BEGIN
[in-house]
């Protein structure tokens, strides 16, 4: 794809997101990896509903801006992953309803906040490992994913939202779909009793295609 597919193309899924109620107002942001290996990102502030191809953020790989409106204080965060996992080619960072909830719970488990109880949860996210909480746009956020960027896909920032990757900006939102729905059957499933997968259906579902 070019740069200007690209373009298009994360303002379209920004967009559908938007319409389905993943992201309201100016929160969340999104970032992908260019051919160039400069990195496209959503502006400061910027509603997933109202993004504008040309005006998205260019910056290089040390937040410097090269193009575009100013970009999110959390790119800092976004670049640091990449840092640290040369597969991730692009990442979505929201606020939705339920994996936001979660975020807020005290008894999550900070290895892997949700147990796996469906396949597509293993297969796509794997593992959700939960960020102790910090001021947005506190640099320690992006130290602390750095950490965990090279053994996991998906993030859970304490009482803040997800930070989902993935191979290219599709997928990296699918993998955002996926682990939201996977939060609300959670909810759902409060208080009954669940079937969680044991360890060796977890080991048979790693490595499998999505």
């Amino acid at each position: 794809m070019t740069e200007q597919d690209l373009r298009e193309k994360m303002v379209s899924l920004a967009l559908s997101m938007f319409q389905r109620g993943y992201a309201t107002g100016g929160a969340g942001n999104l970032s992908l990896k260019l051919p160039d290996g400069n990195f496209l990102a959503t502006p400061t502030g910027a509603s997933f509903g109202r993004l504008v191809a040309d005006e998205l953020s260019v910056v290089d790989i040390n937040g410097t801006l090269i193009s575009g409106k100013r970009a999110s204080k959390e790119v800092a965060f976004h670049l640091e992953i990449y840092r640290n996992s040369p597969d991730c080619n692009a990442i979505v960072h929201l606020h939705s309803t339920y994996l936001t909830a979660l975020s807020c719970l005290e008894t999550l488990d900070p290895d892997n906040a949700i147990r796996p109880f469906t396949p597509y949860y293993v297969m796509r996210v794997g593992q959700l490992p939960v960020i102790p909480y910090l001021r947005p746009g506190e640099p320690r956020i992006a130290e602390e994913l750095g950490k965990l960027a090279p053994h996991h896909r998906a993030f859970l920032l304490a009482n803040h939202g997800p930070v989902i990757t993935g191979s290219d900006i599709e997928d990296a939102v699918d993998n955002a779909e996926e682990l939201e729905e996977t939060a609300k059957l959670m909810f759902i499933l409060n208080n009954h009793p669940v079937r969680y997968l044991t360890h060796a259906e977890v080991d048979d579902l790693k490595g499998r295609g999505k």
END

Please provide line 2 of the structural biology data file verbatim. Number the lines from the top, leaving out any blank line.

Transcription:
């Protein structure tokens, strides 16, 4: 794809997101990896509903801006992953309803906040490992994913939202779909009793295609 597919193309899924109620107002942001290996990102502030191809953020790989409106204080965060996992080619960072909830719970488990109880949860996210909480746009956020960027896909920032990757900006939102729905059957499933997968259906579902 070019740069200007690209373009298009994360303002379209920004967009559908938007319409389905993943992201309201100016929160969340999104970032992908260019051919160039400069990195496209959503502006400061910027509603997933109202993004504008040309005006998205260019910056290089040390937040410097090269193009575009100013970009999110959390790119800092976004670049640091990449840092640290040369597969991730692009990442979505929201606020939705339920994996936001979660975020807020005290008894999550900070290895892997949700147990796996469906396949597509293993297969796509794997593992959700939960960020102790910090001021947005506190640099320690992006130290602390750095950490965990090279053994996991998906993030859970304490009482803040997800930070989902993935191979290219599709997928990296699918993998955002996926682990939201996977939060609300959670909810759902409060208080009954669940079937969680044991360890060796977890080991048979790693490595499998999505």